Government Education: A Contradiction in Terms

The Danger of “Public” Education

The key issue in the entire discussion is simply this: shall the parent or the State be the overseer of the child?

An essential feature of human life is that, for many years, the child is relatively helpless, that his powers of providing for himself mature late. Until these powers are fully developed he cannot act completely for himself as a responsible individual. He must be under tutelage. This tutelage is a complex and difficult task. From an infancy of complete dependence and subjection to adults, the child must grow up gradually to the status of an independent adult. The question is under whose guidance, and virtual “ownership” the child should be: his parents’ or the State’s? There is no third, or middle, ground in this issue. Some party must control, and no one suggests that some individual third party have authority to seize the child and rear it.

It is obvious that the natural state of affairs is for the parents to have charge of the child. The parents are the literal producers of the child, and the child is in the most intimate relationship to them that any people can be to one another. The parents have ties of family affection to the child. The parents are interested in the child as an individual, and are the most likely to be interested and familiar with his requirements and personality. Finally, if one believes at all in a free society, where each one owns himself and his own products, it is obvious that his own child, one of his most precious products, also comes under his charge.

The only logical alternative to parental “ownership” of the child is for the State to seize the infant from the parents and to rear it completely itself. To any believer in freedom this must seem a monstrous step indeed. In the first place, the rights of the parents are completely violated, their own loving product seized from them to be subjected to the will of strangers. In the second place, the rights of the child are violated, for he grows up in subjection to the unloving hands of the State, with little regard for his individual personality. Furthermore — and this is a most important consideration — for each person to be “educated,” to develop his faculties to the fullest, he needs freedom for this development. We have seen above that freedom from violence is essential to the development of a man’s reason and personality. But the State! The State’s very being rests on violence, on compulsion. As a matter of fact, the very feature that distinguishes the State from other individuals and groups is that the State has the only (legal) power to use violence. In contrast to all other individuals and organizations, the State issues decrees which must be obeyed at the risk of suffering prison or the electric chair. The child would have to grow up under the wings of an institution resting on violence and restriction. What sort of peaceful development could take place under such auspices?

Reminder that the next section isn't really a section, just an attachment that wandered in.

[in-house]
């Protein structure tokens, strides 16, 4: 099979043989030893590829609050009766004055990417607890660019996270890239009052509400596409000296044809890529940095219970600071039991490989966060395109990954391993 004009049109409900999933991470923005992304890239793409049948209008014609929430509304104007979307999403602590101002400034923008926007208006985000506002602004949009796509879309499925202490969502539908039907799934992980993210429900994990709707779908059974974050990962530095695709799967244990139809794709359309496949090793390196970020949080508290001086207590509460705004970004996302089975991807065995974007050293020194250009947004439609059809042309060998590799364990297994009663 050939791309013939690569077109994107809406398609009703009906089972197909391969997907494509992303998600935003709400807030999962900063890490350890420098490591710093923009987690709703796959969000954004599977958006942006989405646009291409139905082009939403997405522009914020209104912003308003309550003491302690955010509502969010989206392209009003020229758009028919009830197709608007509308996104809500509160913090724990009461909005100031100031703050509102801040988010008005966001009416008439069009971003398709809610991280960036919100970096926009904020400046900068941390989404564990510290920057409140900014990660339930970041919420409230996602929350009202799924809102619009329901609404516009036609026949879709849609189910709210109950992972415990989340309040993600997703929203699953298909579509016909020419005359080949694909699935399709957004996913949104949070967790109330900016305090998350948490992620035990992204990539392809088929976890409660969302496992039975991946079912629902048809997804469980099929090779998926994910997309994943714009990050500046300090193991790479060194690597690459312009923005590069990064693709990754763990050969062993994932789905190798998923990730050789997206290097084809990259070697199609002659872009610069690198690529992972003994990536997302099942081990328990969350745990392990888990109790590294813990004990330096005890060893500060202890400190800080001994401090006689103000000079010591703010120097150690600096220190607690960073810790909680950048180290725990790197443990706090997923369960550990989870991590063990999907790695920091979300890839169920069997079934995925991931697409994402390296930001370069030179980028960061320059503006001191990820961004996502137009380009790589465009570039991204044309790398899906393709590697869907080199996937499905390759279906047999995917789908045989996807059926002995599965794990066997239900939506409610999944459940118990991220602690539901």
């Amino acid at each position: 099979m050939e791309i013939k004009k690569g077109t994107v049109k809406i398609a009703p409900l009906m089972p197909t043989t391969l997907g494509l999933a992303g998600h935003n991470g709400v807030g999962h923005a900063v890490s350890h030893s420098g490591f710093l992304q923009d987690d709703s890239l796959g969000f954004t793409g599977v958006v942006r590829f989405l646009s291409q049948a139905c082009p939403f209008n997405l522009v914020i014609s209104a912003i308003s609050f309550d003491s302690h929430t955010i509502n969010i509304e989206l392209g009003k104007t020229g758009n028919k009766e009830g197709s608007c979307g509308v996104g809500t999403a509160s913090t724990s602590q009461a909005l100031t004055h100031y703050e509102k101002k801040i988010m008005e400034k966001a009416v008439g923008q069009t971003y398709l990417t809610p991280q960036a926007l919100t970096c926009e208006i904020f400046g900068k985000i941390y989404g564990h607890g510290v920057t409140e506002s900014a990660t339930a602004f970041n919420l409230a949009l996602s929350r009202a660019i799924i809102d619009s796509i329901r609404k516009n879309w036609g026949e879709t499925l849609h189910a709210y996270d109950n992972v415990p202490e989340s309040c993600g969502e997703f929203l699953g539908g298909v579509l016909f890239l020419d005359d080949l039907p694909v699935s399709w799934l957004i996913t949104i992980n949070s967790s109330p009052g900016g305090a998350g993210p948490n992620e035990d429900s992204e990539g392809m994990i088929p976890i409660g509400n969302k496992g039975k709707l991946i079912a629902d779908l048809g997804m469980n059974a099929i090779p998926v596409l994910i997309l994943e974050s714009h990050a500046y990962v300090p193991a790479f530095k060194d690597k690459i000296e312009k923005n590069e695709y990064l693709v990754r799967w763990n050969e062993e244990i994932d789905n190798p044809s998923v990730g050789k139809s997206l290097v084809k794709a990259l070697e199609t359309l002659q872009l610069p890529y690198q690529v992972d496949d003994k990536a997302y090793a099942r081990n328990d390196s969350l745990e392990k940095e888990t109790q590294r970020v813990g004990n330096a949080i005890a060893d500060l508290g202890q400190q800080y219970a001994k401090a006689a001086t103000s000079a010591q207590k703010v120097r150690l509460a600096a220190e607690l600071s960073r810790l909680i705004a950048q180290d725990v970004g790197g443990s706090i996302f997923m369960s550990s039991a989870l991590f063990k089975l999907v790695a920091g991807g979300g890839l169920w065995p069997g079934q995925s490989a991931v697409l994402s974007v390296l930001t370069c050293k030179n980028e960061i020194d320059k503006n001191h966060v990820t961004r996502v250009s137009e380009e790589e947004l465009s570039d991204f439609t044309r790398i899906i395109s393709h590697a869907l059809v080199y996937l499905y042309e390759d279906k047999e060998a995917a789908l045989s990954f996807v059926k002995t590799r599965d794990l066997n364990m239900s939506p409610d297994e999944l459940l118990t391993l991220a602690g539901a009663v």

Furthermore, it is inevitable that the State would impose uniformity on the teaching of charges. Not only is uniformity more congenial to the bureaucratic temper and easier to enforce; this would be almost inevitable where collectivism has supplanted individualism. With collective State ownership of the children replacing individual ownership and rights, it is clear that the collective principle would be enforced in teaching as well. Above all, what would be taught is the doctrine of obedience to the State itself. For tyranny is not really congenial to the spirit of man, who requires freedom for his full development.

Therefore, techniques of inculcating reverence for despotism and other types of “thought control” are bound to emerge. Instead of spontaneity, diversity, and independent men, there would emerge a race of passive, sheep-like followers of the State. Since they would be only incompletely developed, they would be only half-alive.

It might be said that no one is contemplating such monstrous measures. Even Communist Russia did not go so far as to impose a “communism of children,” even though it did almost everything else to eliminate freedom. The point is, however, that this is the logical goal of the Statists in education. The issue which has been joined in the past and in the present is: shall there be a free society with parental control, or a despotism with State control? We shall see the logical development of the idea of State encroachment and control. America, for example, began, for the most part, with a system of either completely private or with philanthropic schools. Then, in the nineteenth century, the concept of public education changed subtly, until everybody was urged to go to the public school, and private schools were accused of being divisive. Finally, the State imposed compulsory education on the people, either forcing children to go to public schools or else setting up arbitrary standards for private schools. Parental instruction was frowned on. Thus, the State has been warring with parents for control over their children.

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